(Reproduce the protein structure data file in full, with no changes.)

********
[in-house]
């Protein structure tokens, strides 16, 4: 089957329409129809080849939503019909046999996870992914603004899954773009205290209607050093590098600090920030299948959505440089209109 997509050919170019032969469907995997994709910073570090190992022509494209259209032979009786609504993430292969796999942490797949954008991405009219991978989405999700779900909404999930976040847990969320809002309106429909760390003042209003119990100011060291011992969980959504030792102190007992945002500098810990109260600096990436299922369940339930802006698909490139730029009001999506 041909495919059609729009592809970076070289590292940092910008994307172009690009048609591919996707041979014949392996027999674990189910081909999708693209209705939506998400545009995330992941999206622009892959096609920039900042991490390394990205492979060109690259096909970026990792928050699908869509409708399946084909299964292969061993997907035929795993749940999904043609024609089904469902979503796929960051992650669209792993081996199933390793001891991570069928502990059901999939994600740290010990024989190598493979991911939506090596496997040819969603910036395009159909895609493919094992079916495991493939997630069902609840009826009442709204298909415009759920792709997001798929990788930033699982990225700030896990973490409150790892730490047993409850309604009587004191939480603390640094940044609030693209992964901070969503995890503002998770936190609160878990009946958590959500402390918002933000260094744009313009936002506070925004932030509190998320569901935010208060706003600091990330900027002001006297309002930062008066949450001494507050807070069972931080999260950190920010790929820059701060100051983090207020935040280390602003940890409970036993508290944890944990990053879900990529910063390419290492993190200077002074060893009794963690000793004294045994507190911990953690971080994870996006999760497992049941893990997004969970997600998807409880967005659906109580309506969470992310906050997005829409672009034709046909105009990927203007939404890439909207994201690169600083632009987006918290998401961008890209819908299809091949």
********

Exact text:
[in-house]
């Protein structure tokens, strides 16, 4: 089957329409129809080849939503019909046999996870992914603004899954773009205290209607050093590098600090920030299948959505440089209109 997509050919170019032969469907995997994709910073570090190992022509494209259209032979009786609504993430292969796999942490797949954008991405009219991978989405999700779900909404999930976040847990969320809002309106429909760390003042209003119990100011060291011992969980959504030792102190007992945002500098810990109260600096990436299922369940339930802006698909490139730029009001999506 041909495919059609729009592809970076070289590292940092910008994307172009690009048609591919996707041979014949392996027999674990189910081909999708693209209705939506998400545009995330992941999206622009892959096609920039900042991490390394990205492979060109690259096909970026990792928050699908869509409708399946084909299964292969061993997907035929795993749940999904043609024609089904469902979503796929960051992650669209792993081996199933390793001891991570069928502990059901999939994600740290010990024989190598493979991911939506090596496997040819969603910036395009159909895609493919094992079916495991493939997630069902609840009826009442709204298909415009759920792709997001798929990788930033699982990225700030896990973490409150790892730490047993409850309604009587004191939480603390640094940044609030693209992964901070969503995890503002998770936190609160878990009946958590959500402390918002933000260094744009313009936002506070925004932030509190998320569901935010208060706003600091990330900027002001006297309002930062008066949450001494507050807070069972931080999260950190920010790929820059701060100051983090207020935040280390602003940890409970036993508290944890944990990053879900990529910063390419290492993190200077002074060893009794963690000793004294045994507190911990953690971080994870996006999760497992049941893990997004969970997600998807409880967005659906109580309506969470992310906050997005829409672009034709046909105009990927203007939404890439909207994201690169600083632009987006918290998401961008890209819908299809091949």